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DIY Sawhorse Base Modern Farmhouse Dining Table

Hey friends! You all know we love a good farmhouse table…. But even better than that is a farmhouse table that costs around $80 in lumber to build! Yes, please! Come check out our latest table design…Come check out this DIY Sawhorse Base Modern Farmhouse Dining Table!

Let’s build it! I will add a link to the free printable plans at the bottom of this post!

The first step to building this table is creating the table top. These are 2×6 boards that we ripped down to 5”. We added 1.5” pocket hole screws down one long side of all but 1 of our plank boards, and also at the ends of each plank board. We attached the plank boards together first using 2.5” pocket hole screws. Once all plank boards are attached, line of the boards on each end and mark the exact measurement of the breadboards. Attach the breadboards using 2.5” pocket hole screws.

One of our favorite tools to use on this part is the Kreg Face Clamp. It allows us to flatten the boards easily. We just run it along the seam as we go down each board. You can see it HERE on Amazon.

We also use it when attaching the breadboards.

Moving on to the base assemblies! I used 2.5″ Spax screws for most of the assembly on this part. You can find them HERE.

You will build two of these that will be identical to each other. Start by cutting the leg pieces. These will have an 18.5˚ angles parallel to each other on each end. Mark their placement with a pencil on the top runner board and attach them with 2 or 2.5” Spax screws and wood glue through the runner and into each leg.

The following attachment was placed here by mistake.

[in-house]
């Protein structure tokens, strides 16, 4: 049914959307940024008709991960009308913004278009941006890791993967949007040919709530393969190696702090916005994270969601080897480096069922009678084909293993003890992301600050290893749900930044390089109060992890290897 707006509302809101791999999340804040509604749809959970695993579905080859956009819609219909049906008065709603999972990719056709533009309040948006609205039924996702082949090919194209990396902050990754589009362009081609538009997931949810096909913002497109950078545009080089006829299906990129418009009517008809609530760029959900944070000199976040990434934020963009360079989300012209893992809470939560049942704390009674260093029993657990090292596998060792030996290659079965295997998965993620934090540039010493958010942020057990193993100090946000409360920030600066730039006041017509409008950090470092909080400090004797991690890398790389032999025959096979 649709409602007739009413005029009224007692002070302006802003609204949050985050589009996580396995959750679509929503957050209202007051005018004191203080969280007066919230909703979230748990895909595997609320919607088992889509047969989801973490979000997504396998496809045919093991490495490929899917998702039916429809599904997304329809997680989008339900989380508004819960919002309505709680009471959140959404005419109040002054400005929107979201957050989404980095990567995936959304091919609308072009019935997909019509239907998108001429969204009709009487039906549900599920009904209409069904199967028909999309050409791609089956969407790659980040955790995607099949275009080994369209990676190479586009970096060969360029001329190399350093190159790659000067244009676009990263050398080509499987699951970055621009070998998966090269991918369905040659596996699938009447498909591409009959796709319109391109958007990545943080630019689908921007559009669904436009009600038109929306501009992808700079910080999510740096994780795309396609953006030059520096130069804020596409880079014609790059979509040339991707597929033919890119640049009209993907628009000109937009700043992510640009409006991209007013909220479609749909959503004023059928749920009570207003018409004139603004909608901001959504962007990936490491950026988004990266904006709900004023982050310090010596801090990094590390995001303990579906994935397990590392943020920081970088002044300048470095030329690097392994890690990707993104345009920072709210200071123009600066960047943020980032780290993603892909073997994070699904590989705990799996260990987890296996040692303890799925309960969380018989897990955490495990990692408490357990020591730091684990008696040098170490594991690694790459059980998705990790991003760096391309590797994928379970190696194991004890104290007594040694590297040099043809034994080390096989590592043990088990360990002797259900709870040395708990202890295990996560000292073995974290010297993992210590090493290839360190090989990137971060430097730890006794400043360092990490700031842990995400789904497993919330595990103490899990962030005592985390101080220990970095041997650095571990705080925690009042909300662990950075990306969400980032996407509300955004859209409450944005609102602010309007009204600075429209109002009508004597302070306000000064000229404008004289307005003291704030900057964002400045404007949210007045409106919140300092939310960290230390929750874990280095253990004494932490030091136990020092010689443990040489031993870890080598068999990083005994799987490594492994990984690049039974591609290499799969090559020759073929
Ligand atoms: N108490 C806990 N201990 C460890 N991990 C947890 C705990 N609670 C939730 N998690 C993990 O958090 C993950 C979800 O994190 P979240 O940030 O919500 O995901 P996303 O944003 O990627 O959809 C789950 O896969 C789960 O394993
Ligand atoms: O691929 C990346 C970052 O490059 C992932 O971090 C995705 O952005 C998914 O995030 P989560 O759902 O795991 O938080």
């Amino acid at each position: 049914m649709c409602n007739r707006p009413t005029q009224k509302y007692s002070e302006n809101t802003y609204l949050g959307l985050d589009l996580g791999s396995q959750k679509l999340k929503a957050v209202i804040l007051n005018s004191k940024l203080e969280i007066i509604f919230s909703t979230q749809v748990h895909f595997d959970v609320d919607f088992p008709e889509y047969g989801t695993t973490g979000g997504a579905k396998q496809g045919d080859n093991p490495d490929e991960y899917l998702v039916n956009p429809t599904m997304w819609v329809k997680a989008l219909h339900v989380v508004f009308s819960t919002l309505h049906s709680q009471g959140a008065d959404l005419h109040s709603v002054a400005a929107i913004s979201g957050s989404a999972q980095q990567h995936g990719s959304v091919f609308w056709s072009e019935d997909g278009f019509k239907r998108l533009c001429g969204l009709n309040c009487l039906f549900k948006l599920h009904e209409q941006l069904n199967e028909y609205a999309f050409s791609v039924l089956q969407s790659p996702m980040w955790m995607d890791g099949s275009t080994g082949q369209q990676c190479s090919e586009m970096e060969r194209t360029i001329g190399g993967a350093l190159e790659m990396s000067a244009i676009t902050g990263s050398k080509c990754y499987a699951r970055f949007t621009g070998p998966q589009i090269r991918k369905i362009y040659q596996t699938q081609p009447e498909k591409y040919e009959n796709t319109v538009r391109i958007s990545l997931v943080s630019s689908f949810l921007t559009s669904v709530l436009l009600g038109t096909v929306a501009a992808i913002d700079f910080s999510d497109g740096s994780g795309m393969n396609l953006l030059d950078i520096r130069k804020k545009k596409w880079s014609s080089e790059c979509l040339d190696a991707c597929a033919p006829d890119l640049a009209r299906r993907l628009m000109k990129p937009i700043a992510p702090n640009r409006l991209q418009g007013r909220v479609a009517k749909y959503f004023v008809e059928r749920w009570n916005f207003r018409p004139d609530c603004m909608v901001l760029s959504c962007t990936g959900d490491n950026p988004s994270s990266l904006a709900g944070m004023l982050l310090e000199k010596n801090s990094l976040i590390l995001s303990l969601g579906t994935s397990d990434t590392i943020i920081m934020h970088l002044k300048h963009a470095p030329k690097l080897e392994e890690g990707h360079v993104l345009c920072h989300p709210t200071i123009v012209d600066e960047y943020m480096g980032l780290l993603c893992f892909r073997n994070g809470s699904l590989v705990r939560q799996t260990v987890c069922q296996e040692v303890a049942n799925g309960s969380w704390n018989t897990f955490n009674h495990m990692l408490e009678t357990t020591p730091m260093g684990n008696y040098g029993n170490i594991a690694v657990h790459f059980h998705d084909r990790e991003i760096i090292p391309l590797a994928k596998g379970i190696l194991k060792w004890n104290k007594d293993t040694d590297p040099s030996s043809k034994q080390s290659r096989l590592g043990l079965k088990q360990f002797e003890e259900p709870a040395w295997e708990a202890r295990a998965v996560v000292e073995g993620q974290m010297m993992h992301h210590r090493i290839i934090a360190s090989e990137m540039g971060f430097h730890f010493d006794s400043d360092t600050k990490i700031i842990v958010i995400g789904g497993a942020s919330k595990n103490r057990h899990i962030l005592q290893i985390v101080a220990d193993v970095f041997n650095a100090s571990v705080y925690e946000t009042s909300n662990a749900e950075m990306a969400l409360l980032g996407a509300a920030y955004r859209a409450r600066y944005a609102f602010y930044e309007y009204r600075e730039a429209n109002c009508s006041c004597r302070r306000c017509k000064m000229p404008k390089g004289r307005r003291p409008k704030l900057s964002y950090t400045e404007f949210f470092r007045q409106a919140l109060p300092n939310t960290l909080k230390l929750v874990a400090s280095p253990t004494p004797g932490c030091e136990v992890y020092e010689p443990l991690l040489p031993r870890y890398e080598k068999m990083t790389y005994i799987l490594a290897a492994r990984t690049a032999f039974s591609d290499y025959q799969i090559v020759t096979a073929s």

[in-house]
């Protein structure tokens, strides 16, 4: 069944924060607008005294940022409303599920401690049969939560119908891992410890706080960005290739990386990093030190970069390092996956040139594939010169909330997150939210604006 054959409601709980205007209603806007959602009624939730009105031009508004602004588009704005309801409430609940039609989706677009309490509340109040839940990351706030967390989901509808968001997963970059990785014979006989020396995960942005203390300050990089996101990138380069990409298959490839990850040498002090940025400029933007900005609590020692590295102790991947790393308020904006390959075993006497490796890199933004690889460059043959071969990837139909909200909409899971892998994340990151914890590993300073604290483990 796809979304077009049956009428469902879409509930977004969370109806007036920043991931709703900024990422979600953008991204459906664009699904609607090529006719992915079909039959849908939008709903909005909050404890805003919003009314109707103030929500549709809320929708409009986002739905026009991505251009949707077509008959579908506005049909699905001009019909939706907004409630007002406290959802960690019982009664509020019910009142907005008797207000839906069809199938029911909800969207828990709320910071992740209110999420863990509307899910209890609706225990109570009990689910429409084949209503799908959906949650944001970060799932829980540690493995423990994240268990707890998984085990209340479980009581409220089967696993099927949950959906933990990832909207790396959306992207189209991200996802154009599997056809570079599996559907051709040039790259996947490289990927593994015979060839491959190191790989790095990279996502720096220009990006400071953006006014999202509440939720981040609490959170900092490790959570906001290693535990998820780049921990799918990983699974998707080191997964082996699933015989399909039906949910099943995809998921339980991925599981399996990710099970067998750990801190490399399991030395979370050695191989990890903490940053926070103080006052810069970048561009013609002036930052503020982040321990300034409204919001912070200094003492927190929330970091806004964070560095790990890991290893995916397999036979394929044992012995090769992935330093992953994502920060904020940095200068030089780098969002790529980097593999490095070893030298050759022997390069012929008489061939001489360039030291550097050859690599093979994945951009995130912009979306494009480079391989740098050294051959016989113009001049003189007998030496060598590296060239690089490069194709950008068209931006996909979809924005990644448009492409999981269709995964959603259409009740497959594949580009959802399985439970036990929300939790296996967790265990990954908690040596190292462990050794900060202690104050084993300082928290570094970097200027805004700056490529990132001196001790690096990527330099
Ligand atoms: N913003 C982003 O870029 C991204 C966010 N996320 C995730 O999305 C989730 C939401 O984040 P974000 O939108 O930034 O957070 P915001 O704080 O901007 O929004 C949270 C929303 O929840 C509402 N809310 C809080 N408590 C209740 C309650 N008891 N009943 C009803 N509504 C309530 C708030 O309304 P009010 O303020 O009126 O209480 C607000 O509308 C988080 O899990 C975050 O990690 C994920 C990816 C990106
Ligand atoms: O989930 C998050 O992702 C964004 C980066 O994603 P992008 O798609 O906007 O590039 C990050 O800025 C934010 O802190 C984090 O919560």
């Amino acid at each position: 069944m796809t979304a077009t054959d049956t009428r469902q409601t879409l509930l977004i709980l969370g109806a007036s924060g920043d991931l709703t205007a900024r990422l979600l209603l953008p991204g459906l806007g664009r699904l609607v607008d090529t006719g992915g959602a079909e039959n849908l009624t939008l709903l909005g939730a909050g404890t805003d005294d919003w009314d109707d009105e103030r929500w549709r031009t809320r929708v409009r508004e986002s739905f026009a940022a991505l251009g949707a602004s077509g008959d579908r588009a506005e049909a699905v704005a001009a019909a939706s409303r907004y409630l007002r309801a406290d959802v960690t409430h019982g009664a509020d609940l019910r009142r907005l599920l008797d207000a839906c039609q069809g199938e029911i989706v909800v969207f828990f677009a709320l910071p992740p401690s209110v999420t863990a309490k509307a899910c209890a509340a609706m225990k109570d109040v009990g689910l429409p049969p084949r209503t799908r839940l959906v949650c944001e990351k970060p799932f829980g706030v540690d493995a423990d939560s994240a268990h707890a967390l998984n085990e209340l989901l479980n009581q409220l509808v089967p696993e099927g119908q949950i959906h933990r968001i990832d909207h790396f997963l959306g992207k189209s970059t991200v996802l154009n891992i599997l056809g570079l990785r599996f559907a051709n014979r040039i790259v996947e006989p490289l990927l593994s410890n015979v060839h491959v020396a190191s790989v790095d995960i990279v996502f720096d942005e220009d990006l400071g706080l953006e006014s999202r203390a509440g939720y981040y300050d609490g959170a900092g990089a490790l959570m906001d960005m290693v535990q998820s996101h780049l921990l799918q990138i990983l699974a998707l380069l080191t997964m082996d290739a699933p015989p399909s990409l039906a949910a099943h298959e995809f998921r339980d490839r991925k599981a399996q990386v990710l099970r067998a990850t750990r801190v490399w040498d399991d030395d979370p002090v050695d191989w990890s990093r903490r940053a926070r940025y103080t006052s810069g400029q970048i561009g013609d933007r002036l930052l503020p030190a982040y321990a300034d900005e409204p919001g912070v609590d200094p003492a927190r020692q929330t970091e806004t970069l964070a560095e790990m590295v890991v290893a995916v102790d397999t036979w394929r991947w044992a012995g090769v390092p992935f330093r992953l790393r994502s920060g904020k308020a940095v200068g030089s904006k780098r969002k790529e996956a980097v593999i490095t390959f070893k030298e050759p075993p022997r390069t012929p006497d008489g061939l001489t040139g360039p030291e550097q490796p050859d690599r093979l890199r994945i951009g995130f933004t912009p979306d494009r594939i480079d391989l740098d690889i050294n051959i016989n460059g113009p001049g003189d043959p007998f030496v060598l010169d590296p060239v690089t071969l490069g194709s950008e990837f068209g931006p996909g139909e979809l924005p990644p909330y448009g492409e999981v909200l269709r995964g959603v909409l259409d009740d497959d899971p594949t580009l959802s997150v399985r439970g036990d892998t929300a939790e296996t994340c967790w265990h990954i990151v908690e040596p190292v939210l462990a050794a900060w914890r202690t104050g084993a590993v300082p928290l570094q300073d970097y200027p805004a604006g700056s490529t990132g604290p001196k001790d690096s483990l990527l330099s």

One of our other favorite tools is the GluBot… This thing is the bomb and saves so much time with gluing as well as helping to minimize the mess! You can see it HERE on Amazon!

Next, you will add the diagonal braces. The easiest way to get the angles on this part is to hold the board up on top of your assembly and use a pencil to draw the cuts. You will do this on each side, and attach the braces using wood glue and 2” finish nails. You can also add Spax screws through the top runner at an angle and also through the legs and into the bases if you need added support.

Mark and cut the leg braces next. Again, the easiest way to get this measurement is to hold the board in place and draw lines along the edges of the legs. Attach these boards using wood glue and 2” finish nails through the supports and into each leg.

Attach leg assemblies together with the runner. Add 1.5” pocket holes at both ends of the runner and attach it to the center of both leg
assembly using wood glue and 2.5” pocket hole screws. It is helpful to turn the leg assemblies upside-down on this part and lay the brace flat on the floor to attach it if you don’t have a good clamp.

Cut the small end supports and attach them using wood glue and 2.5” pocket hole screws through 1.5” pocket holes. These boards will help support your breadboards as well.

Now attach the long runner. This will sit in between each leg assembly
and flush with the bottom of the top runner. Attach this runner with 2.5” Spax screws and wood glue through the top runner and small side pieces and into the bottom runner.

The final step is attaching your table top. Lay the table top upside down on the floor and turn the base assembly upside down on top of it. Don’t use wood glue on this part! Attach the top through the supports and runners
and into the top using 2.5” Spax screws. Now you are ready for the finish!

I decided to mix Varathane Briarsmoke and Varathane Natural half and half to achieve the finish on this table and I love the result! It’s so simple to do… You just pour equal parts of both into a pan or can and stir it well. Then, just stain as you normally would! You can find the stain HERE at HD or HERE on Amazon!

Here she is all finished in our office! We sit and have many meals at this table :-).

You can click the link below to save and print the FREE plans for this modern farmhouse dining table!